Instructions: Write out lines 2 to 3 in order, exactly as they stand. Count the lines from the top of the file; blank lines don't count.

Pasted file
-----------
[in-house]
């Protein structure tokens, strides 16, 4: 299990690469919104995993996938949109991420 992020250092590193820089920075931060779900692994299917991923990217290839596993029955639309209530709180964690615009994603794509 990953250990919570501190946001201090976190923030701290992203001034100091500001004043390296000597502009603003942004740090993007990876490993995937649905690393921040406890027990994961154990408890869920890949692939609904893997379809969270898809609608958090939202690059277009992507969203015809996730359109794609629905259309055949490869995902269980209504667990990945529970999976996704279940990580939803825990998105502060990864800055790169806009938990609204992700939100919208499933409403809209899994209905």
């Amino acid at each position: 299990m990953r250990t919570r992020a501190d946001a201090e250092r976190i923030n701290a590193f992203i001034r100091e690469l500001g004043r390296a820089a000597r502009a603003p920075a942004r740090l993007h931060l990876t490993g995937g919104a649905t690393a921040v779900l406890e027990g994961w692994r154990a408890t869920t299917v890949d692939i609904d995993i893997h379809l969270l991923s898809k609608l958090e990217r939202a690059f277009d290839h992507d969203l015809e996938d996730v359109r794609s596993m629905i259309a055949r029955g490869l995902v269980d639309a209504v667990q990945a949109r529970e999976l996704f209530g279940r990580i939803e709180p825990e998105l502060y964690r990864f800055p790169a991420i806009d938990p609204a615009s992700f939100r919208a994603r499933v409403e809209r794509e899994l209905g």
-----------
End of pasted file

């Protein structure tokens, strides 16, 4: 299990690469919104995993996938949109991420 992020250092590193820089920075931060779900692994299917991923990217290839596993029955639309209530709180964690615009994603794509 990953250990919570501190946001201090976190923030701290992203001034100091500001004043390296000597502009603003942004740090993007990876490993995937649905690393921040406890027990994961154990408890869920890949692939609904893997379809969270898809609608958090939202690059277009992507969203015809996730359109794609629905259309055949490869995902269980209504667990990945529970999976996704279940990580939803825990998105502060990864800055790169806009938990609204992700939100919208499933409403809209899994209905």
């Amino acid at each position: 299990m990953r250990t919570r992020a501190d946001a201090e250092r976190i923030n701290a590193f992203i001034r100091e690469l500001g004043r390296a820089a000597r502009a603003p920075a942004r740090l993007h931060l990876t490993g995937g919104a649905t690393a921040v779900l406890e027990g994961w692994r154990a408890t869920t299917v890949d692939i609904d995993i893997h379809l969270l991923s898809k609608l958090e990217r939202a690059f277009d290839h992507d969203l015809e996938d996730v359109r794609s596993m629905i259309a055949r029955g490869l995902v269980d639309a209504v667990q990945a949109r529970e999976l996704f209530g279940r990580i939803e709180p825990e998105l502060y964690r990864f800055p790169a991420i806009d938990p609204a615009s992700f939100r919208a994603r499933v409403e809209r794509e899994l209905g």